# Why assume Turing machine can compute arbitrary results in Kraft-Chaitin theorem?

The Kraft-Chaitin theorem (aka KC theorem in Downey & Hirschfeldt, Machine Existence Theorem in Nies, or I2 in Chaitin's 1987 book) says, in part, that given a possibly infinite list of strings $$s_i$$, each paired with a desired program length $$n_i$$, there is a prefix-free Turing machine s.t. there is a program $$p_i$$ of length $$n_i$$ for producing each $$s_i$$, as long as $$\sum_i 2^{-n_i} \leq 1$$. The list of $$\langle s_i, n_i \rangle$$ pairs is required to be computable (D&H, Chaitin) or computably enumerable (Nies).

The proofs in the above textbooks work, it seems, by showing how to choose program strings of the desired lengths while preserving prefix-free-dom. The details differ, but that construction is the main part of the proof in each case. The proofs don't try to explain how to write a machine that can compute $$s_i$$ from $$p_i$$ (of course).

What I'm puzzled about is why we can assume that an infinite list of results can be computed from an infinite list of arbitrarily chosen program strings using a Turing machine that by definition has a finite number of internal states. Of course many infinite sequences of results require only finite internal states; consider a machine that simply adds 1 to any input. But in this case we're given a countably infinite list of arbitrary results and we match them to arbitrary (except for length and not sharing prefixes) inputs, and it's assumed that there's no need to argue that a Turing machine can always be constructed to perform each of those calculations.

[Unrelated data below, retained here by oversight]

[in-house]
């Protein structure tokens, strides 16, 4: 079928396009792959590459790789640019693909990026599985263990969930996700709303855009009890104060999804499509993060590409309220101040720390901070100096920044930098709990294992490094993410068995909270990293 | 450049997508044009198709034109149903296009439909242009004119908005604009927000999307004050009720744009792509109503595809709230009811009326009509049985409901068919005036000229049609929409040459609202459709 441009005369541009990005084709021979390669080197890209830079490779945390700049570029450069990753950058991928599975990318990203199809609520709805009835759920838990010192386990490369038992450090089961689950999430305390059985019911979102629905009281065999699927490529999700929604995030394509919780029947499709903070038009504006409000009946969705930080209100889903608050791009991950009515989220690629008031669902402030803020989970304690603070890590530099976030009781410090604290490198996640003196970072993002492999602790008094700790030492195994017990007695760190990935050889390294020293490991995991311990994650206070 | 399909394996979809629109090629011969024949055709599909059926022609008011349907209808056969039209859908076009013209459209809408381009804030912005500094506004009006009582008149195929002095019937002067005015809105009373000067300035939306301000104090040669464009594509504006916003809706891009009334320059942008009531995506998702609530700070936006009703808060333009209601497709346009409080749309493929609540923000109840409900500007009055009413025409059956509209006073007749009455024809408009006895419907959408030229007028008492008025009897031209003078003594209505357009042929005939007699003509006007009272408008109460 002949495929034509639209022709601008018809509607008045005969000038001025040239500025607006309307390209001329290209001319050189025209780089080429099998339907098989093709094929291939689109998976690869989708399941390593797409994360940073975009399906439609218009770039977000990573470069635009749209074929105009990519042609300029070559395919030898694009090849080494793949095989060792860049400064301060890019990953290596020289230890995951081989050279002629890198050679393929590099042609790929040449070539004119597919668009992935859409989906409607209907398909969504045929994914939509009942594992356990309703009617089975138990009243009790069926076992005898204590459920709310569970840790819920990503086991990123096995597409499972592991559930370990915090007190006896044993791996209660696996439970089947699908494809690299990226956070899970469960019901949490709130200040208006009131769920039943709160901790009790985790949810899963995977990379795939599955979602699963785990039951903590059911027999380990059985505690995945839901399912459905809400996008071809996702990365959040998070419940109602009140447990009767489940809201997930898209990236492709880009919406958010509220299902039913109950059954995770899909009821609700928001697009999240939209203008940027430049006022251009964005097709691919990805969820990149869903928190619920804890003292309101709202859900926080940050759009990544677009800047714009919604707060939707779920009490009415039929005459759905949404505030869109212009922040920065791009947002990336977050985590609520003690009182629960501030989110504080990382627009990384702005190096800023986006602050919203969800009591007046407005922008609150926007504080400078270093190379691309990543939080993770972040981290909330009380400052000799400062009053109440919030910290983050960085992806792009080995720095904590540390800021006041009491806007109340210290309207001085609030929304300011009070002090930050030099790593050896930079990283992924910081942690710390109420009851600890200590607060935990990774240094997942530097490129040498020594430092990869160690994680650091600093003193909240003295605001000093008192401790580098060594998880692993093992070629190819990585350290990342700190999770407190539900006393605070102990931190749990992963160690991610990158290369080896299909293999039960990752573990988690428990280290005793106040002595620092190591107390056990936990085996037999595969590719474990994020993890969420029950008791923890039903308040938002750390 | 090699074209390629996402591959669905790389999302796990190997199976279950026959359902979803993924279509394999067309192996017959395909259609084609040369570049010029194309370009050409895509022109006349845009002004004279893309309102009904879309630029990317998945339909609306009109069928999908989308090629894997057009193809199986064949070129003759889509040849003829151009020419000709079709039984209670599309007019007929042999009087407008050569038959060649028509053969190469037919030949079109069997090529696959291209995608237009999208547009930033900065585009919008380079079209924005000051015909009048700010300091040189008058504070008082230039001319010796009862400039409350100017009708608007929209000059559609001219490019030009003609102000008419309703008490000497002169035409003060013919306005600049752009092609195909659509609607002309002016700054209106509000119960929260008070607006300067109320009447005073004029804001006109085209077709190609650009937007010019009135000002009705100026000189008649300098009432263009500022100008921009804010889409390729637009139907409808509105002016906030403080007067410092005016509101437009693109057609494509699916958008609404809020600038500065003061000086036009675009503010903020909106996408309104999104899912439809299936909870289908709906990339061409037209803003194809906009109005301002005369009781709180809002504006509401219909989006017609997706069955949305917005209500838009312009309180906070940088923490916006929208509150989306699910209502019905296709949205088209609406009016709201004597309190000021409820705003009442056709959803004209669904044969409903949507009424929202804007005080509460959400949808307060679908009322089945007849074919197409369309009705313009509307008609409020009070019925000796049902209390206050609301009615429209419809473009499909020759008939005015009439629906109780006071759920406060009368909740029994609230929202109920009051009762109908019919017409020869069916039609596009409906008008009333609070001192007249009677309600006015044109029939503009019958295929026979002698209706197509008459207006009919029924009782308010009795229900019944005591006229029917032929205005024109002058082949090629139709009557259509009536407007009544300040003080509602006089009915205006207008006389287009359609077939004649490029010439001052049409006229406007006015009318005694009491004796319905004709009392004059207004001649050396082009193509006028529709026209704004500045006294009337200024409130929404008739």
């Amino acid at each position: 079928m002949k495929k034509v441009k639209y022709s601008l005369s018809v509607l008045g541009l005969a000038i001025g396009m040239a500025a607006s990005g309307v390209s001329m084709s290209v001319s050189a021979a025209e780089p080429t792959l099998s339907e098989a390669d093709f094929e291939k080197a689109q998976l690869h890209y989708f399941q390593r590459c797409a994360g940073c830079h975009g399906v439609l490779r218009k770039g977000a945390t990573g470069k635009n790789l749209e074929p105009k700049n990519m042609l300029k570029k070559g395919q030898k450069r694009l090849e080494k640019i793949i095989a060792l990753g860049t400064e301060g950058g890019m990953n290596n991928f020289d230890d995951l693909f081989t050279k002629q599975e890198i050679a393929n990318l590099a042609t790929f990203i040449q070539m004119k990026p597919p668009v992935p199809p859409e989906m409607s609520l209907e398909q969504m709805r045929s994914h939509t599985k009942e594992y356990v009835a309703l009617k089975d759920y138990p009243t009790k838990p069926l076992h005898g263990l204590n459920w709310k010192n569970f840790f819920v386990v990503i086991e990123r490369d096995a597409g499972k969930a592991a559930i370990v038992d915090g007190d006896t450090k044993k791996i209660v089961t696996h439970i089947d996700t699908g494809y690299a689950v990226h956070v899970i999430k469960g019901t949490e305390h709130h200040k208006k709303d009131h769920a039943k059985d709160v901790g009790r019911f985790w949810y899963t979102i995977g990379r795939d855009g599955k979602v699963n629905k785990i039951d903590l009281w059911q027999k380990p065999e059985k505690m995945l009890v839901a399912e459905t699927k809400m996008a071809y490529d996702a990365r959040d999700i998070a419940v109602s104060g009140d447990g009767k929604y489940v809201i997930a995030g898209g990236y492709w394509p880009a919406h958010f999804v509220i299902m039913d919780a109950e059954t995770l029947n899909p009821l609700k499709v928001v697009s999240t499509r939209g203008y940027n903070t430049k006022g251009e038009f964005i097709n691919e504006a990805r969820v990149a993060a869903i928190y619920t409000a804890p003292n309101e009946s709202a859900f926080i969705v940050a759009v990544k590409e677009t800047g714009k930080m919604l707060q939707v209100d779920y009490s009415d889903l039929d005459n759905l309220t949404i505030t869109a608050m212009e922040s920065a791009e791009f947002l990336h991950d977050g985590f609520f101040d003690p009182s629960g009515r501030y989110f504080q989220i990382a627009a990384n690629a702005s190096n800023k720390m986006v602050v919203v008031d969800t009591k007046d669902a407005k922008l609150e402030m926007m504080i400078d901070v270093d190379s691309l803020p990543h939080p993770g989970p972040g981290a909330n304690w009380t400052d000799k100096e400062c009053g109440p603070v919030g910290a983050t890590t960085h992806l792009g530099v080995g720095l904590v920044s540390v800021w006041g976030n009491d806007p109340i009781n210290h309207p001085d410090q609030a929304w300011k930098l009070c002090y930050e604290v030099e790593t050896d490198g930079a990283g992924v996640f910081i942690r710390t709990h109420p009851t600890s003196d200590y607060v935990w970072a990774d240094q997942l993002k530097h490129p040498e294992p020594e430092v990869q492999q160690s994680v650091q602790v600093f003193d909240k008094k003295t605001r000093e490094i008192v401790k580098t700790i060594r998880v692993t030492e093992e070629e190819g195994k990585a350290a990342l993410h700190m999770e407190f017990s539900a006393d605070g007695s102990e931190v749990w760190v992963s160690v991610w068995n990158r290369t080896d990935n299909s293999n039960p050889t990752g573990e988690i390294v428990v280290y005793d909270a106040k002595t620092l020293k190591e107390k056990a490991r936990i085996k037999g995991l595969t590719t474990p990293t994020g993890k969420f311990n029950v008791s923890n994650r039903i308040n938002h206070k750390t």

(My guess is that the fact that the list of pairs is computable or c.e. has something to do with this, but I am not seeing how that implies an answer to my question.)

• You said it yourself – the list is not arbitrary. All you need to be able to do is match an input to an index $i$ into the list $\langle s_i,n_i \rangle$. In addition, the inputs are not arbitrary. There are chosen so that this mapping is computable. Jan 15, 2020 at 6:49

Let's take the example in which $$n_i = i + 1$$. In this case, we can choose the $$i$$'th program to be $$0^i1$$. Here is how the prefix-free Turing machine works. It reads the input, and determines $$i$$. Now it runs a Turing machine which enumerates the list $$\langle s_j,n_j \rangle$$ until it reaches $$\langle s_i, n_i \rangle$$, at which point it outputs $$s_i$$.

More generally, we choose the programs (i.e., the potential inputs to the prefix-free Turing machine) in such a way that we can effectively convert a program $$p_i$$ to an index $$i$$. In other words, contrary to what you write, the programs are not arbitrary, only their lengths are. In general the conversion from program to index might require partial knowledge of the sequence $$n_i$$.

The actual programs can be constructed greedily. See for example lecture notes of Satyadev Nandakumar, proof of Theorem 3.3.5.

• That's a nice example--thanks. I will have to do more reading on the general claim for any possibe c.e. or computable set of request pairs. I don't find this claim to be obviously implicit or derivable from the the proofs of Kraft's inequality that I have looked at (Calude, Nies, L&V), but I might just not be seeing it. I understand Kraft's inequality as merely a claim about the existence of 1-1 function from prefix-free strings to other strings, without any direct implication about computability, so it wouldn't be surprising if it the proof didn't show how to compute outputs from inputs.
– Mars
Jan 16, 2020 at 16:54